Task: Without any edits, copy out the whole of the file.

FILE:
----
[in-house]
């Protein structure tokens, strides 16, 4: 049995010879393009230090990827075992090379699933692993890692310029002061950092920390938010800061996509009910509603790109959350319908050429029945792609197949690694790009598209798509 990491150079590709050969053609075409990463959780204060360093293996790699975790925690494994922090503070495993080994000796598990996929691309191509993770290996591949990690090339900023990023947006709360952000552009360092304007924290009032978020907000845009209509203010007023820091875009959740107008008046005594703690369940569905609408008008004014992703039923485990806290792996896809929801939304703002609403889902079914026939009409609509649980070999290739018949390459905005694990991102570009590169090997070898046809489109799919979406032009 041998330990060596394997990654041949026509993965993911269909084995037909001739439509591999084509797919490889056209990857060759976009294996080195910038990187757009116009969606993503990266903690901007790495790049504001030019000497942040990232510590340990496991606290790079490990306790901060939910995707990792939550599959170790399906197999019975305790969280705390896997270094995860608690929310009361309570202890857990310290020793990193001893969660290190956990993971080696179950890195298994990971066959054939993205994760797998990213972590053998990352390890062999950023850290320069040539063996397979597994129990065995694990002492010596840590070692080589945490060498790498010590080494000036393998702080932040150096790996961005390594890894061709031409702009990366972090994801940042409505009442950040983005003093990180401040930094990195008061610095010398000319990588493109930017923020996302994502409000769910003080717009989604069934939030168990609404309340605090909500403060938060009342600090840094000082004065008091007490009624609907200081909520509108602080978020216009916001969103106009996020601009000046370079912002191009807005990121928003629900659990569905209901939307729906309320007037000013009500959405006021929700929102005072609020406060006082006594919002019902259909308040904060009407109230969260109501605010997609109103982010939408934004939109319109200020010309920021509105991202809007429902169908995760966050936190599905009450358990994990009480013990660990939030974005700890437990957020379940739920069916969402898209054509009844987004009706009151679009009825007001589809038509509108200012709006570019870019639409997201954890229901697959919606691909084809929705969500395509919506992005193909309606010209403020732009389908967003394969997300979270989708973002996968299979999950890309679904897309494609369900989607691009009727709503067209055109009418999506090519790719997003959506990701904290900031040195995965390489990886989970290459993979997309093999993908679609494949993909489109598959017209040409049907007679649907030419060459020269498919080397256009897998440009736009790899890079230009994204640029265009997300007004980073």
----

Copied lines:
[in-house]
């Protein structure tokens, strides 16, 4: 049995010879393009230090990827075992090379699933692993890692310029002061950092920390938010800061996509009910509603790109959350319908050429029945792609197949690694790009598209798509 990491150079590709050969053609075409990463959780204060360093293996790699975790925690494994922090503070495993080994000796598990996929691309191509993770290996591949990690090339900023990023947006709360952000552009360092304007924290009032978020907000845009209509203010007023820091875009959740107008008046005594703690369940569905609408008008004014992703039923485990806290792996896809929801939304703002609403889902079914026939009409609509649980070999290739018949390459905005694990991102570009590169090997070898046809489109799919979406032009 041998330990060596394997990654041949026509993965993911269909084995037909001739439509591999084509797919490889056209990857060759976009294996080195910038990187757009116009969606993503990266903690901007790495790049504001030019000497942040990232510590340990496991606290790079490990306790901060939910995707990792939550599959170790399906197999019975305790969280705390896997270094995860608690929310009361309570202890857990310290020793990193001893969660290190956990993971080696179950890195298994990971066959054939993205994760797998990213972590053998990352390890062999950023850290320069040539063996397979597994129990065995694990002492010596840590070692080589945490060498790498010590080494000036393998702080932040150096790996961005390594890894061709031409702009990366972090994801940042409505009442950040983005003093990180401040930094990195008061610095010398000319990588493109930017923020996302994502409000769910003080717009989604069934939030168990609404309340605090909500403060938060009342600090840094000082004065008091007490009624609907200081909520509108602080978020216009916001969103106009996020601009000046370079912002191009807005990121928003629900659990569905209901939307729906309320007037000013009500959405006021929700929102005072609020406060006082006594919002019902259909308040904060009407109230969260109501605010997609109103982010939408934004939109319109200020010309920021509105991202809007429902169908995760966050936190599905009450358990994990009480013990660990939030974005700890437990957020379940739920069916969402898209054509009844987004009706009151679009009825007001589809038509509108200012709006570019870019639409997201954890229901697959919606691909084809929705969500395509919506992005193909309606010209403020732009389908967003394969997300979270989708973002996968299979999950890309679904897309494609369900989607691009009727709503067209055109009418999506090519790719997003959506990701904290900031040195995965390489990886989970290459993979997309093999993908679609494949993909489109598959017209040409049907007679649907030419060459020269498919080397256009897998440009736009790899890079230009994204640029265009997300007004980073």